Leaning forward and speaking with some intensity, Gen. Norton Schwartz told reporters today that the tanker deal "is not dead" and that the Air Force is studying what kinds of options the next administration might be able to pursue to get the $35 billion, 179-plane contract going again.
Schwartz said nothing could happen with a new tanker competition for at least eight months after the next administration takes up the effort. And it could take a lot longer --as long as 48 months to put together a new competition.
That will depend on whether the next administration decides to tweak the existing approach or come up with something entirely different. Schwartz seemed to indicate he might prefer the more radical approach when he noted that the current effort required 800 criteria to tell industry what the service wanted. "Perhaps going forward we could find something less complex," he said, adding that the complexity was driven in part because the Pentagon was looking at two pretty different commercial planes.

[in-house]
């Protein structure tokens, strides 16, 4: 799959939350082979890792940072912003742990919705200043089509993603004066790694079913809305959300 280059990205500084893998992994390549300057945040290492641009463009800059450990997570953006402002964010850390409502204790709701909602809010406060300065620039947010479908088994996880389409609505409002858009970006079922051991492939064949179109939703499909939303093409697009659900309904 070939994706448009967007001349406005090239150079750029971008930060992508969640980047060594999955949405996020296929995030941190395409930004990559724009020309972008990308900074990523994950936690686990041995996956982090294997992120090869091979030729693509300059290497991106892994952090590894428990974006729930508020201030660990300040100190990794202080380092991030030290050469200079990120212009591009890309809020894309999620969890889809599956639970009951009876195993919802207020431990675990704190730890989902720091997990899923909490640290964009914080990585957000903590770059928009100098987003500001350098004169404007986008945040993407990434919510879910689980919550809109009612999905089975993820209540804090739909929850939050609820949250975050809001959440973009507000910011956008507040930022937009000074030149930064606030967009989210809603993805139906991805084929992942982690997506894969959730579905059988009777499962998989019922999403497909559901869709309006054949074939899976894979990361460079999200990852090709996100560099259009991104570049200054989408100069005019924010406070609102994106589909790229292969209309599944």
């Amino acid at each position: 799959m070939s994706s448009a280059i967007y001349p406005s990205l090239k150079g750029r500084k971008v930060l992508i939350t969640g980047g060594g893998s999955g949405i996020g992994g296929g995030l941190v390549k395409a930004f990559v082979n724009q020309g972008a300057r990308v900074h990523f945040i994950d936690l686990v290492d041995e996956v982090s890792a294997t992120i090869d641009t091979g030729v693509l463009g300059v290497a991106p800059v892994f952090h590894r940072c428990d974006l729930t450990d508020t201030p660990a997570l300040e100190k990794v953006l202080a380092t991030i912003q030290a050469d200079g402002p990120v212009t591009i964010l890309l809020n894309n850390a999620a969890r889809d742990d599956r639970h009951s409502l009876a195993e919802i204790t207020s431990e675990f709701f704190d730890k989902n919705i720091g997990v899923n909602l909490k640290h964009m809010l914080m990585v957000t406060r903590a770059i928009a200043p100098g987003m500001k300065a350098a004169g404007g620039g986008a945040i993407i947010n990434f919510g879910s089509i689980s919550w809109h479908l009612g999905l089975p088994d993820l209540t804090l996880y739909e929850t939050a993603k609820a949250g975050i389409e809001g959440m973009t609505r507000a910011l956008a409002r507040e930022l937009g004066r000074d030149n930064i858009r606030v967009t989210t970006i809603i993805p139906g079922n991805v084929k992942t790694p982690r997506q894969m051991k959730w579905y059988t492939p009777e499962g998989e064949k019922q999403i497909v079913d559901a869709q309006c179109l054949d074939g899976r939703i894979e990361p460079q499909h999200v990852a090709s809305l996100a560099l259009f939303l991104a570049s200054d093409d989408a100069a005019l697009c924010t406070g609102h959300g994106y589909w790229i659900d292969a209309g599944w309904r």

If the next administration decides to craft new requirements, perform a new analysis of alternatives and issue a completely new request for proposal that would take 36-48 months, Schwartz said.
Talks are ongoing with Northrop Grumman about possible termination of the current award, Acting Air Force Secretary Michael Donley told us, but he would not discuss -- no surprise -- how much the company might get should the contract be terminated.
During his state of the service speech before the Air Force Association conference here, Donley said that the Air Force would be meeting with Government Accountability Office experts next week to discuss ways to improve how it documents competitions. The hope is that this will allow the Air Force to avoid a repeat of the CSAR-X and tanker contract awards, both of which were effectively overturned by the GAO. A bit of good news -- Donley said the helicopter contract might be awarded "in a couple of months," before the end of the Bush administration.